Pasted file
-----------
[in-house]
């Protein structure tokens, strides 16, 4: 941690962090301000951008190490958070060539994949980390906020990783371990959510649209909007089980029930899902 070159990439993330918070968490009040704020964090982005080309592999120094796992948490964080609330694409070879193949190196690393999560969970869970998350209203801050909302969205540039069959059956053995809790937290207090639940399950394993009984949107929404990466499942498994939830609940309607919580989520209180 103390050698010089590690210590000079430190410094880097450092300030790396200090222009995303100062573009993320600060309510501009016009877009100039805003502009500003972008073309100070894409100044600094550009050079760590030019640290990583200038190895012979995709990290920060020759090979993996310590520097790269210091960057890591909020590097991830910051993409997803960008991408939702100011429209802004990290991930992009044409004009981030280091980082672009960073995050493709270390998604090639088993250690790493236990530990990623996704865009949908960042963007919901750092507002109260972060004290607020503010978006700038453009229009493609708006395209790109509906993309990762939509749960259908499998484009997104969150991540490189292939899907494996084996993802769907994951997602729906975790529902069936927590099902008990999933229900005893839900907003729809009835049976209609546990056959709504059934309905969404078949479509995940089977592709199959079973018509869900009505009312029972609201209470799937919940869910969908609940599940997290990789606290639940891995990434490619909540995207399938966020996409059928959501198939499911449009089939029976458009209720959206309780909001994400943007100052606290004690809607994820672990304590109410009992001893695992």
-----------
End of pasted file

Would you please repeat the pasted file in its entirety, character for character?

[in-house]
């Protein structure tokens, strides 16, 4: 941690962090301000951008190490958070060539994949980390906020990783371990959510649209909007089980029930899902 070159990439993330918070968490009040704020964090982005080309592999120094796992948490964080609330694409070879193949190196690393999560969970869970998350209203801050909302969205540039069959059956053995809790937290207090639940399950394993009984949107929404990466499942498994939830609940309607919580989520209180 103390050698010089590690210590000079430190410094880097450092300030790396200090222009995303100062573009993320600060309510501009016009877009100039805003502009500003972008073309100070894409100044600094550009050079760590030019640290990583200038190895012979995709990290920060020759090979993996310590520097790269210091960057890591909020590097991830910051993409997803960008991408939702100011429209802004990290991930992009044409004009981030280091980082672009960073995050493709270390998604090639088993250690790493236990530990990623996704865009949908960042963007919901750092507002109260972060004290607020503010978006700038453009229009493609708006395209790109509906993309990762939509749960259908499998484009997104969150991540490189292939899907494996084996993802769907994951997602729906975790529902069936927590099902008990999933229900005893839900907003729809009835049976209609546990056959709504059934309905969404078949479509995940089977592709199959079973018509869900009505009312029972609201209470799937919940869910969908609940599940997290990789606290639940891995990434490619909540995207399938966020996409059928959501198939499911449009089939029976458009209720959206309780909001994400943007100052606290004690809607994820672990304590109410009992001893695992």